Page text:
Scatec Solar has fired up its first operational solar farm in Ukraine, a 47MW project to the country's south.
The Rengy project is expected to produce about 56GWh annually, and was delivered with support from the country’s fixed feed-in-tariff scheme.
The Norwegian firm has four other projects under construction in the Eastern European state, amounting to a pipeline of 289MW. Commercial operations at the largest, the 148MW/187GWh Progressovka project, are set to begin in the first half of 2020.
Ukraine is poised to become a hotspot for utility-scale developments, according to industry anaylsts. Wood Mackenzie estimates that the country will grow to become one of 19 global “growth engines” by 2024 – in other words, countries where between 1-5GW of solar are installed annually.
The country is working towards a target to generate 11% of its energy from renewables by 2020, in a bid to wean itself off coal. According to the BP Statistical Review of World Energy 2016, the fossil fuel supplied more than a third of Ukraine’s primary energy consumption in 2015.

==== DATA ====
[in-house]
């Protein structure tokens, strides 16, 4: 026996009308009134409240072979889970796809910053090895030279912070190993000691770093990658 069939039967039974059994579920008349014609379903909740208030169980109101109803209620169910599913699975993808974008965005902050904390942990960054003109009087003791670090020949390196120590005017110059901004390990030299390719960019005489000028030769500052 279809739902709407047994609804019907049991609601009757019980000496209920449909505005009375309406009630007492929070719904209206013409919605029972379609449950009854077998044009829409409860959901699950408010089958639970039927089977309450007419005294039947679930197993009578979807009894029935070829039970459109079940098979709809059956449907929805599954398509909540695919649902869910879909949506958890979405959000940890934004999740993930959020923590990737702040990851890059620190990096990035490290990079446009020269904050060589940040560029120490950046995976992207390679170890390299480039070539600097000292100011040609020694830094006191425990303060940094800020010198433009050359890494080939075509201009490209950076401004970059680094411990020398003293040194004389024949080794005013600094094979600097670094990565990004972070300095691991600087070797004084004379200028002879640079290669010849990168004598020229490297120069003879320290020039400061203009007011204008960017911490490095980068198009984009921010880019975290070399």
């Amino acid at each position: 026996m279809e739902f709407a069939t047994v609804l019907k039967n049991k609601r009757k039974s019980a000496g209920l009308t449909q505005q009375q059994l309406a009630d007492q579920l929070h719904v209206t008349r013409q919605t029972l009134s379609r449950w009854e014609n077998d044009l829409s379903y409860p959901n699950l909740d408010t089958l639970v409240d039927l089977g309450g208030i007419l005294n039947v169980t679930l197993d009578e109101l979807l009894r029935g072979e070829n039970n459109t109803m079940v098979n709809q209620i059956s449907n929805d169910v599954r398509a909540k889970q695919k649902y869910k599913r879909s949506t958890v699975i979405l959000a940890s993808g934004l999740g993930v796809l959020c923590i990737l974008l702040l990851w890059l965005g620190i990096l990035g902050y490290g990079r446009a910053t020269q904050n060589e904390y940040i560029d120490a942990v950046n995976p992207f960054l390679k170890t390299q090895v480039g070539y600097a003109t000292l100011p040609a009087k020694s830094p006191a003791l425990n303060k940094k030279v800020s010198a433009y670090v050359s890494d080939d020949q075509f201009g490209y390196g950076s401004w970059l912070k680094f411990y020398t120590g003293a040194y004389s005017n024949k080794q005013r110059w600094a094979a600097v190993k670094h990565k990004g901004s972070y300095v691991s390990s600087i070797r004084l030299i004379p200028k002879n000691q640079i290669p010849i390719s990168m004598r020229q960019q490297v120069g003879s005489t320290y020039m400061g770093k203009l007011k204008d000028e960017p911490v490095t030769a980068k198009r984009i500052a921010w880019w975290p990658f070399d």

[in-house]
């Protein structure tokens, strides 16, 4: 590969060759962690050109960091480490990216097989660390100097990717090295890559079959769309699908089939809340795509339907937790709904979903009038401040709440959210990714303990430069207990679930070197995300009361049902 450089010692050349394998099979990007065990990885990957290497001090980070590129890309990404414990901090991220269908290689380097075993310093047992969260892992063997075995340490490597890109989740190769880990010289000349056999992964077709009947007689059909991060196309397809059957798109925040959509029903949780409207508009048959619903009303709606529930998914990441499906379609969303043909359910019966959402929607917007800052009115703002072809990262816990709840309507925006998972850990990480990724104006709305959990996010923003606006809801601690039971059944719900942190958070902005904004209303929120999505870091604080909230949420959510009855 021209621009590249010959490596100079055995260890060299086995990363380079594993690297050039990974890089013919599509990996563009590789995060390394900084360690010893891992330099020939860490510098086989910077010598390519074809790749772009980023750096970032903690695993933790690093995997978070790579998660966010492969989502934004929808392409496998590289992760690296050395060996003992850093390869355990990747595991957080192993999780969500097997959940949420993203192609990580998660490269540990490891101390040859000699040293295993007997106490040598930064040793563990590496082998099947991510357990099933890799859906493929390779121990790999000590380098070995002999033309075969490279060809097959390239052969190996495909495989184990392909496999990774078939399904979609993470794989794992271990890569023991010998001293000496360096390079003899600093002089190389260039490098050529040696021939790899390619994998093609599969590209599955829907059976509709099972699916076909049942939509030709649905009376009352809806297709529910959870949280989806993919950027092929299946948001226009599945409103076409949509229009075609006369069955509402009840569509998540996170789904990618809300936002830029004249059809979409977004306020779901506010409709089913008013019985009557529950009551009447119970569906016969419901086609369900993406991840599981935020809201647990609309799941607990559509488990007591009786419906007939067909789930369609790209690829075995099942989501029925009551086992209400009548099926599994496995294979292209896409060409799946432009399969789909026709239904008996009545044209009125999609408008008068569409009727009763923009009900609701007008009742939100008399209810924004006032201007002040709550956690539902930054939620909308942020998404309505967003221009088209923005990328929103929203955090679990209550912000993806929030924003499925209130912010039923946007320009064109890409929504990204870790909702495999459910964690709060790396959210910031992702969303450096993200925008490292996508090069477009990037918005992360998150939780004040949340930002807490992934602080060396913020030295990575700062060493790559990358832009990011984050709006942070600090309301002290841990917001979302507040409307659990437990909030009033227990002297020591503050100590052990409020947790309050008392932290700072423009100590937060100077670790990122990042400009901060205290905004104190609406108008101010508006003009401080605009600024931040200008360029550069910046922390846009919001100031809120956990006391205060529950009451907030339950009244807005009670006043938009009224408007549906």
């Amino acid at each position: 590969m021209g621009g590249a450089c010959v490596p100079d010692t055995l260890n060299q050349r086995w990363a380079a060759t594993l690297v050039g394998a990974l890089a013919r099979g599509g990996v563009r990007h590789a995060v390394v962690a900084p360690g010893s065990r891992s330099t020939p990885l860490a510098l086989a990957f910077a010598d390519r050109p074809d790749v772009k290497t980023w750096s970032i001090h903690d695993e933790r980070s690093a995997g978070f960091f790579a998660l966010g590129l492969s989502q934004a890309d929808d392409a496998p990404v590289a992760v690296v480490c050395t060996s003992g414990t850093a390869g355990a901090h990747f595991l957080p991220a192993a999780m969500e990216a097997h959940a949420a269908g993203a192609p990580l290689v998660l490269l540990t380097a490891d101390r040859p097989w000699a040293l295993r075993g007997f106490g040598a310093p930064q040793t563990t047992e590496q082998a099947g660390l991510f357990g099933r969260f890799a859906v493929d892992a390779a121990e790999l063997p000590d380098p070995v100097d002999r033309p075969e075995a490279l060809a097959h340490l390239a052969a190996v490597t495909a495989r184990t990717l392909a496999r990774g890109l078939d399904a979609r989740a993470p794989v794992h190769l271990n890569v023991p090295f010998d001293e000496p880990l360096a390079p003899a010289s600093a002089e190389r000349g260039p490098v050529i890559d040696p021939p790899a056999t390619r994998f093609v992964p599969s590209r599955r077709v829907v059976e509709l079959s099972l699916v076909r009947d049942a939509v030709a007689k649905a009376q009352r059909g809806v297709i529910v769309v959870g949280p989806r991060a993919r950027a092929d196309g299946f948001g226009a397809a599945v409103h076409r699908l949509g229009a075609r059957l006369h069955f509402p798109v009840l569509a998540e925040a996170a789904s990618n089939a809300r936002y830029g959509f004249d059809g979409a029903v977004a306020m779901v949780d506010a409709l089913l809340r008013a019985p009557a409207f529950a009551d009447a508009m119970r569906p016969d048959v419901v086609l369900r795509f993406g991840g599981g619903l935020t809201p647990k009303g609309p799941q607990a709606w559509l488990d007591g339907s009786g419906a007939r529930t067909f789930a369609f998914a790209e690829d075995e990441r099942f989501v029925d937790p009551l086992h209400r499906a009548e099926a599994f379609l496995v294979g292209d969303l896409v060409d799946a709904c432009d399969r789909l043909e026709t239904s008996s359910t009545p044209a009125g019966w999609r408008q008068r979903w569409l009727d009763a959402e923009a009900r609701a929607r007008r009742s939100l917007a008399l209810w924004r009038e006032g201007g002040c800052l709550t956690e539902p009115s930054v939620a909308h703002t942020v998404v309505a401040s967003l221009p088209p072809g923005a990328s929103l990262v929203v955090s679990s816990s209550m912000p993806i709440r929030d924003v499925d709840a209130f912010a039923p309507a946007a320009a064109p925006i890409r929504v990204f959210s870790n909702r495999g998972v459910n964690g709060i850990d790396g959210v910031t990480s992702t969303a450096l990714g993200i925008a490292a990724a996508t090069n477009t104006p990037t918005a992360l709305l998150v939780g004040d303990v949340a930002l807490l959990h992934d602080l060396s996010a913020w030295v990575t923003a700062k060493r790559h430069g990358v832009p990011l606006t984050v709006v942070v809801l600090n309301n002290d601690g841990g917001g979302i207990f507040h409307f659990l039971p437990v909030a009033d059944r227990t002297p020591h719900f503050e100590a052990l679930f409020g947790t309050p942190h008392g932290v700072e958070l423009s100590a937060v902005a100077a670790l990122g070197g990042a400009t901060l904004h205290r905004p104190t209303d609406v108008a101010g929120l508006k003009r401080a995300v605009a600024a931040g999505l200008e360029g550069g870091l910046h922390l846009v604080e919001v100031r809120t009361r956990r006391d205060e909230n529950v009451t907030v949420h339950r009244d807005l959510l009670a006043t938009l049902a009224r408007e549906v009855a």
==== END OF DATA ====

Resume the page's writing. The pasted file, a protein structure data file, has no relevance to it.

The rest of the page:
Coal production in Ukraine has declined in recent years, partially because the country’s deposits are found in contested territory on the border with Russia.
Earlier this month, Ukraine’s new president launched new legislation to promote the roll-out of domestic solar.
For its part, Scatec Solar also announced on Friday that it had switched on 65MW of new solar capacity at the Benban complex in Egypt. It currently has 335MW in operation at the complex, spread across five plants; the final 55MW plant is set to come online within “a couple of months.”
The giant farm, which is comprised of dozens of plots managed by different developers, is billed as the first to use bifacial social panels in the Arab state. Its total planned capacity is 1.8GW.